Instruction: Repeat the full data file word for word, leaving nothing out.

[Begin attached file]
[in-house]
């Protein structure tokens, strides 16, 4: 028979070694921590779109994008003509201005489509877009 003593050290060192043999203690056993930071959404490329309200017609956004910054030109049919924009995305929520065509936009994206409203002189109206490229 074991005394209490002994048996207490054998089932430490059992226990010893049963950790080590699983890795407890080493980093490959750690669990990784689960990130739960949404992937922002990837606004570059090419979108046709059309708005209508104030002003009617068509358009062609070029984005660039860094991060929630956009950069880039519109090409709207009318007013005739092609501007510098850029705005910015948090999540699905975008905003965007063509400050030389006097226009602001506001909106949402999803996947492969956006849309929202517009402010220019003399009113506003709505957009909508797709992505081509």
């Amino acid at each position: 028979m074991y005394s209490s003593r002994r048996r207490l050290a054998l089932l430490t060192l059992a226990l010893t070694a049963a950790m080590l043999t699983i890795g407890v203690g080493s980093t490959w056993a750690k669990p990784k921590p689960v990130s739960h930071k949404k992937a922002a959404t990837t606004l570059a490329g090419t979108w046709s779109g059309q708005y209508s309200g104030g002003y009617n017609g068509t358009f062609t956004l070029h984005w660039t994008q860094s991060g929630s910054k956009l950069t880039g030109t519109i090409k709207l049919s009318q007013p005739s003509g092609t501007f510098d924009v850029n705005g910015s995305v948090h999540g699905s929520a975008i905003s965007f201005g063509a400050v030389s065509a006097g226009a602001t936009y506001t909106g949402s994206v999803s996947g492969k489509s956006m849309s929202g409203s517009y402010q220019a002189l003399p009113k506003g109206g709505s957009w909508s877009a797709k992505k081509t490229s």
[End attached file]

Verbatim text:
[in-house]
């Protein structure tokens, strides 16, 4: 028979070694921590779109994008003509201005489509877009 003593050290060192043999203690056993930071959404490329309200017609956004910054030109049919924009995305929520065509936009994206409203002189109206490229 074991005394209490002994048996207490054998089932430490059992226990010893049963950790080590699983890795407890080493980093490959750690669990990784689960990130739960949404992937922002990837606004570059090419979108046709059309708005209508104030002003009617068509358009062609070029984005660039860094991060929630956009950069880039519109090409709207009318007013005739092609501007510098850029705005910015948090999540699905975008905003965007063509400050030389006097226009602001506001909106949402999803996947492969956006849309929202517009402010220019003399009113506003709505957009909508797709992505081509």
């Amino acid at each position: 028979m074991y005394s209490s003593r002994r048996r207490l050290a054998l089932l430490t060192l059992a226990l010893t070694a049963a950790m080590l043999t699983i890795g407890v203690g080493s980093t490959w056993a750690k669990p990784k921590p689960v990130s739960h930071k949404k992937a922002a959404t990837t606004l570059a490329g090419t979108w046709s779109g059309q708005y209508s309200g104030g002003y009617n017609g068509t358009f062609t956004l070029h984005w660039t994008q860094s991060g929630s910054k956009l950069t880039g030109t519109i090409k709207l049919s009318q007013p005739s003509g092609t501007f510098d924009v850029n705005g910015s995305v948090h999540g699905s929520a975008i905003s965007f201005g063509a400050v030389s065509a006097g226009a602001t936009y506001t909106g949402s994206v999803s996947g492969k489509s956006m849309s929202g409203s517009y402010q220019a002189l003399p009113k506003g109206g709505s957009w909508s877009a797709k992505k081509t490229s």